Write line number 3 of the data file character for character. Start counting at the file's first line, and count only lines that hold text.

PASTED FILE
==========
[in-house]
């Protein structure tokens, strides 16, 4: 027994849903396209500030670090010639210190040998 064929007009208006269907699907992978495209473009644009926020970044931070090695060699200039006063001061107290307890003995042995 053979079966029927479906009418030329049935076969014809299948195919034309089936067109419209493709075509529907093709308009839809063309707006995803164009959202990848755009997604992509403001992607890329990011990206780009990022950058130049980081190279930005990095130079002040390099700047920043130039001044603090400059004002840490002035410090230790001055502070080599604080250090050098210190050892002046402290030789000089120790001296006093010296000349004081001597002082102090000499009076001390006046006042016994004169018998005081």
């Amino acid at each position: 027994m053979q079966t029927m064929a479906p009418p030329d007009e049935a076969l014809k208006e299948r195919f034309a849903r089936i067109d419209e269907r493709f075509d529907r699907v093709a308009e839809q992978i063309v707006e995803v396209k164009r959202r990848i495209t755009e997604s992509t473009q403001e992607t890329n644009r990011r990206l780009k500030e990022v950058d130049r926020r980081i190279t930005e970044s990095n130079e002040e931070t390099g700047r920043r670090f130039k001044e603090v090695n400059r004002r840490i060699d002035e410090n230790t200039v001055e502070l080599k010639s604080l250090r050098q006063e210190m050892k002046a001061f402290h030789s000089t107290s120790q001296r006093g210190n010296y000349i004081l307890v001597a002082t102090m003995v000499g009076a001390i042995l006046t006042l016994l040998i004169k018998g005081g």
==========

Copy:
């Amino acid at each position: 027994m053979q079966t029927m064929a479906p009418p030329d007009e049935a076969l014809k208006e299948r195919f034309a849903r089936i067109d419209e269907r493709f075509d529907r699907v093709a308009e839809q992978i063309v707006e995803v396209k164009r959202r990848i495209t755009e997604s992509t473009q403001e992607t890329n644009r990011r990206l780009k500030e990022v950058d130049r926020r980081i190279t930005e970044s990095n130079e002040e931070t390099g700047r920043r670090f130039k001044e603090v090695n400059r004002r840490i060699d002035e410090n230790t200039v001055e502070l080599k010639s604080l250090r050098q006063e210190m050892k002046a001061f402290h030789s000089t107290s120790q001296r006093g210190n010296y000349i004081l307890v001597a002082t102090m003995v000499g009076a001390i042995l006046t006042l016994l040998i004169k018998g005081g």